Saturday, March 30, 2024

Ed Piskor the Latest Comic Creator Found to Be Engaging in Inappropriate Behavior

Update, 4/1/24, 4:18 PM: 

Ed Piskor has apparently died from suicide. This is tragic and we are going to see the internet playing the blame game for weeks. It is possible to have both sympathy for anyone who felt victimized by Piskor and for the man himself--he clearly felt he was a victim in enough of a manner that he made this decision. It is incredibly sad and I am now dreading watching as various people on the internet try to score cheap points using this to help their agenda. I don't care what your political affiliation is and how guilty or innocent you felt Piskor was. This whole thing is just upsetting, full stop. I don't care if we, "Blame," all this on Comicsgate, SJWs, or any other term you're bound to hear being thrown around. It is just upsetting and I would have never wanted any of this to have occurred. It is all awful no matter how you look at it.

Original Article:

Ed Piskor has been revealed to be engaging in behavior that is not illegal, but incredibly inappropriate. It started when a woman revealed Piskor followed her on social media and at first complimented her art but then began coming onto/grooming her when she was 17. The age of consent in Pennsylvania (where Piskor and the girl were located) is apparently 16, something the handful of Piskor's defenders on Twitter/X have loudly pointed out. Be that as it may, it is still incredibly creepy for a man then nearing 40 to be trying to pick up someone who can't even legally vote. That revelation being posted led to other women sharing how Piskor had interacted with them--generally in a disgusting manner. It all turned into a big snowball rolling down a hill of bad behavior. 

An art show that Piskor was the star of is now delayed/canceled and Piskor's longtime collaborator, Jim Rugg (they did a podcast called Cartoonist Kayfabe together) said he was no longer going to work with Piskor. By all accounts, Rugg is a nice guy and I've never heard anything bad about him. In regards to Piskor, I'd not heard about his behavior toward women until all this news broke but had heard from other men who had ever spoken with him that they found him to be wholly unpleasant to interact with. The general vibe he apparently gave off was someone who was full of themselves and wanted to be perceived as a, "Bad boy of comics." Well, he's been bad alright, just not in a way conducive to having a successful career.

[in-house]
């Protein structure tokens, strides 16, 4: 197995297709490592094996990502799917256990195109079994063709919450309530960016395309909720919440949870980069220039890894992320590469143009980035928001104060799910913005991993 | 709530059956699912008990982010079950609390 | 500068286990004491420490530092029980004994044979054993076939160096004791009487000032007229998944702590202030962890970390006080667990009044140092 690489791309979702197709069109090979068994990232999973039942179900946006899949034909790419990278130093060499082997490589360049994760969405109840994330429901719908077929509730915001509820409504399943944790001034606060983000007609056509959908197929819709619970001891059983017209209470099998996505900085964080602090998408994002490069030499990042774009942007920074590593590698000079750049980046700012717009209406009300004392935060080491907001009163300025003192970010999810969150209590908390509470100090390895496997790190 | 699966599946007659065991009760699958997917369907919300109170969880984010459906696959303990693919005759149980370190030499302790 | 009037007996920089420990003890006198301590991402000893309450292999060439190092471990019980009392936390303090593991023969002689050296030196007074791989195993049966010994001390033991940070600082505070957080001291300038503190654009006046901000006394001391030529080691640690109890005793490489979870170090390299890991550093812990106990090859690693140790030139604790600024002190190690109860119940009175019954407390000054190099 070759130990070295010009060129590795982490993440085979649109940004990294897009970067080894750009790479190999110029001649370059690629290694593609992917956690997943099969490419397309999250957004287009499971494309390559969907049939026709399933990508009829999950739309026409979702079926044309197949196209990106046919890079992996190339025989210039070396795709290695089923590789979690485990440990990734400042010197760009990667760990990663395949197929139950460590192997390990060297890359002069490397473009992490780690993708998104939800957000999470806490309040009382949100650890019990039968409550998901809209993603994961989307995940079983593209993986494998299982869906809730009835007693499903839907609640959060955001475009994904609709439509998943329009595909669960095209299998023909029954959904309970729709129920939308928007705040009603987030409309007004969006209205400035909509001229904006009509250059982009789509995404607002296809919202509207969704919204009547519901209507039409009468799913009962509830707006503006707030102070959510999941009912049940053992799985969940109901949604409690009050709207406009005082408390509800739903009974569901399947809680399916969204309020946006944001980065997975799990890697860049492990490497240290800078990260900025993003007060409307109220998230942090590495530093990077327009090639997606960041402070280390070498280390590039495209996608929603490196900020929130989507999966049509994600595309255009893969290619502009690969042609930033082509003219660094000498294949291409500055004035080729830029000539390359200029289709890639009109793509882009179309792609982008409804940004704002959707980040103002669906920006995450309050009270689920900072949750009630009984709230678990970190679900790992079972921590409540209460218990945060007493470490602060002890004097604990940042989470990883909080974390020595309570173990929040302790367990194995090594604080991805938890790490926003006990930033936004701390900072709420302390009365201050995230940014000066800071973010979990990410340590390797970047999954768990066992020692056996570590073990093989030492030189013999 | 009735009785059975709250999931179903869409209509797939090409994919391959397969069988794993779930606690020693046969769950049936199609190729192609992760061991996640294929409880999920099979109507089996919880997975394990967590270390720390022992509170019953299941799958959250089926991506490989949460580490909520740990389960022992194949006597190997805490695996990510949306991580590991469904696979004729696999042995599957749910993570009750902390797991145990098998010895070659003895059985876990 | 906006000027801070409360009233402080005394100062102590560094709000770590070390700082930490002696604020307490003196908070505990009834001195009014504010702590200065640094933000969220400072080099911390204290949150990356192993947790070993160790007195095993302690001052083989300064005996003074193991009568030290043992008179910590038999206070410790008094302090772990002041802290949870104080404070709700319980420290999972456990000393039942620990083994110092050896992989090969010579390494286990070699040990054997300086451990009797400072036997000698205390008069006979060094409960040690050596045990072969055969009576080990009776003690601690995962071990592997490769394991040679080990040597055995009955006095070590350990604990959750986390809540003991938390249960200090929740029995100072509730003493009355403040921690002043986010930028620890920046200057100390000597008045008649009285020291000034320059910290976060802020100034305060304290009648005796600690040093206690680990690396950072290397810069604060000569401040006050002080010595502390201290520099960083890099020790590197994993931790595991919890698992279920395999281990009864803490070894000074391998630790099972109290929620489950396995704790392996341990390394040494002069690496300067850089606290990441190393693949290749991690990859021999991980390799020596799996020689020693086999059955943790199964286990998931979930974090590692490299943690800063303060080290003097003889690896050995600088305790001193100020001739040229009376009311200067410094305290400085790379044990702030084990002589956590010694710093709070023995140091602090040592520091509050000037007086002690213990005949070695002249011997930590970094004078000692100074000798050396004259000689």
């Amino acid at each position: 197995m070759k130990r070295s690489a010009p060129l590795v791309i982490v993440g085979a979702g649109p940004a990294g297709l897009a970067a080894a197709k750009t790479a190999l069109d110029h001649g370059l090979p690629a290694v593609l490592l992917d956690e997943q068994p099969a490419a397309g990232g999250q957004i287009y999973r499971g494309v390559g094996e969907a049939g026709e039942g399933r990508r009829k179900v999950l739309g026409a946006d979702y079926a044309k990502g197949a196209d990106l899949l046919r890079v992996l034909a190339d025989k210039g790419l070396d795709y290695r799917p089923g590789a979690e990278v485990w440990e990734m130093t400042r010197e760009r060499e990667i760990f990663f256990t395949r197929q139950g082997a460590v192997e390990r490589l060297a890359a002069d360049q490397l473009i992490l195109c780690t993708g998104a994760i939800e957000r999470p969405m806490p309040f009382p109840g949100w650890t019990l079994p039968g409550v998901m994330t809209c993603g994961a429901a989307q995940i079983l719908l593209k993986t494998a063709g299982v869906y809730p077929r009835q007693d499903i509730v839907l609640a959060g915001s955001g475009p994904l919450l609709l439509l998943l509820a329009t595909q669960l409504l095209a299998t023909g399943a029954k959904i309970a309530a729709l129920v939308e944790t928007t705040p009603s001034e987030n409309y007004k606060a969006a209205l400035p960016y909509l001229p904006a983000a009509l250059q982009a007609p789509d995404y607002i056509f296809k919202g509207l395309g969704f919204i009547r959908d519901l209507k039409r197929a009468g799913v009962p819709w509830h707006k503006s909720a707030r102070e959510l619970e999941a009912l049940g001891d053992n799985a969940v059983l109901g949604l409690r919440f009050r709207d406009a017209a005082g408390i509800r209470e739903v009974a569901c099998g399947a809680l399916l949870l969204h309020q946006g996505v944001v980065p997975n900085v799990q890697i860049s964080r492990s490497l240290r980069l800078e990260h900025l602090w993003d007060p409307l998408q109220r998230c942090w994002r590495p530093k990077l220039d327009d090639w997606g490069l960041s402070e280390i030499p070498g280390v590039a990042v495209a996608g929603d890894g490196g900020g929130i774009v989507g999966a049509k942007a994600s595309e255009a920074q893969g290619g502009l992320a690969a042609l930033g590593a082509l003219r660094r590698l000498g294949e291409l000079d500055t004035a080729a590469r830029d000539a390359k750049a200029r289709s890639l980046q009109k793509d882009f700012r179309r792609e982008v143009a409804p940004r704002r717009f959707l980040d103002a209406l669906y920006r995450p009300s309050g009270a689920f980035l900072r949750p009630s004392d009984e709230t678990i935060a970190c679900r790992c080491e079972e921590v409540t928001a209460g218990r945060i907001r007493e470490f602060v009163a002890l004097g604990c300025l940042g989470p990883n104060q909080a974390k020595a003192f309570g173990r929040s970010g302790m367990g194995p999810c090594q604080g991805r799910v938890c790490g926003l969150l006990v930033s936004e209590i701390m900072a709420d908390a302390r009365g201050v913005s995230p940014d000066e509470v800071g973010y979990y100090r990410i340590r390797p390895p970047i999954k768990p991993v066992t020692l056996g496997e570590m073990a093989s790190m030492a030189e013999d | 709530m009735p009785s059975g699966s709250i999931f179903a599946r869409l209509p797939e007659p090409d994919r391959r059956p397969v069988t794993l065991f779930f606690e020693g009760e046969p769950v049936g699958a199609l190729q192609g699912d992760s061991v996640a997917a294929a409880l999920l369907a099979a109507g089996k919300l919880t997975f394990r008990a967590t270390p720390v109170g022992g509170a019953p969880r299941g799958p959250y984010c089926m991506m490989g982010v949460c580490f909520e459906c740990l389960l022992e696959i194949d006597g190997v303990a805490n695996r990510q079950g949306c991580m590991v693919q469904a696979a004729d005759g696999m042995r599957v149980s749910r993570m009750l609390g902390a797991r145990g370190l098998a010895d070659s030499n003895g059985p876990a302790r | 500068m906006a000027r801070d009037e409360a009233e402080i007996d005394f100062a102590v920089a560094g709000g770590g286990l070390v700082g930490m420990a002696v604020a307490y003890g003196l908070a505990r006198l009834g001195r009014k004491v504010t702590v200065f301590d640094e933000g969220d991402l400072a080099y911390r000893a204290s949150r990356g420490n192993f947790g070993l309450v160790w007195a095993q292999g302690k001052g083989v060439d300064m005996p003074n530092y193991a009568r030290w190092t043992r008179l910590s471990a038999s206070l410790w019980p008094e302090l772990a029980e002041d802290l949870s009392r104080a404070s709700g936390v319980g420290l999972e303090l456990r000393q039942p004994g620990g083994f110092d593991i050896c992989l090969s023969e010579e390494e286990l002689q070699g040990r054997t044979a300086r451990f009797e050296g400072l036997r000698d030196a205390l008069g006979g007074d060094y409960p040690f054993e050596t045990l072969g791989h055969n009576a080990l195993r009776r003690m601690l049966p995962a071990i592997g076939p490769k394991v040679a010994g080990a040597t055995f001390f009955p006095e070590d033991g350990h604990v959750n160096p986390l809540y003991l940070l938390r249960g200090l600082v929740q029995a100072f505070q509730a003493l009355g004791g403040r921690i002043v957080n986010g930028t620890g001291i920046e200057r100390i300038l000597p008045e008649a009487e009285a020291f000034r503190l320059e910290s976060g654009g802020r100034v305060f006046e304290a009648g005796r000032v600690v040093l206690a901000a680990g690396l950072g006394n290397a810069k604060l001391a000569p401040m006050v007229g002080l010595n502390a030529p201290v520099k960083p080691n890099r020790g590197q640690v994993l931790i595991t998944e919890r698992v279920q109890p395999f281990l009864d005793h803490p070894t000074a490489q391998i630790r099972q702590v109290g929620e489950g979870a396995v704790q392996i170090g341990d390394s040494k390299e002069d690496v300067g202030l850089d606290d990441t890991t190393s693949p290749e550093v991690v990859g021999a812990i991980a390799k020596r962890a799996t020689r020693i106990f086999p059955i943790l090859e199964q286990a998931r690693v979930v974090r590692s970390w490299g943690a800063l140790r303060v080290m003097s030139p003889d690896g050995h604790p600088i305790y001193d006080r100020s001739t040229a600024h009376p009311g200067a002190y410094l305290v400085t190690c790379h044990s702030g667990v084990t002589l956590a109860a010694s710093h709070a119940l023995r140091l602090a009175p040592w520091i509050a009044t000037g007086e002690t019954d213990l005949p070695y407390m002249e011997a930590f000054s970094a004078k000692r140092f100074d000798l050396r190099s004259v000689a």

How do we interact with his past work now? Some of it was admittedly cool stuff. I mean, I found, "Red Room," to be disturbing but interesting. Plus, "Hip-Hop Family Tree," was a popular work by Piskor as well as his recent take on the X-Men via, "X-Men: Grand Design." Multiversity has a poll asking fans how they respond to the work of a, "Cancelled," creator they like, and that can be hard. I've struggled with my feelings regarding the works of Warren Ellis ever since his big scandal. Piskor's career has taken a major hit that I honestly don't think he'll be coming back from and I hope his being exposed for predatory behavior helps bring even a modicum of relief/closure for any women he interacted with in an awful manner.


  1. You should do something creative instead of this lame gossip rag. Rest in peace Ed. I don't agree with what he did from a moral perspective here, but for this unconfirmed trash to come up on a Google search above his catalog of great art is sad to see.

    1. I actually just found out the news and updated my post to discuss it. This is simply tragic in a multitude of ways.

    2. I’m sad. He was slammed on the Internet because of the accusations. Idk what to think about it. It just feels that so few details about the “grooming” emerged before his “cancellation” became a tidal wave. I just don’t know.

    3. It is without a doubt sad. I agree it probably would have been better for more to be explained by Piskor or those who felt victimized by him. Now we left with his family having lost a loved one, and those who he impacted either positively or negatively are left to pick up the pieces. Now we don't have any answers, just questions and sorrow. It is awful Piskor thought this was the, "Right," choice out of many options.

  2. If you read Red Room, you know the guy had problems beyond talking flirty with younger women. That book is a scream for psychological help. I'm sorry he didn't seek it.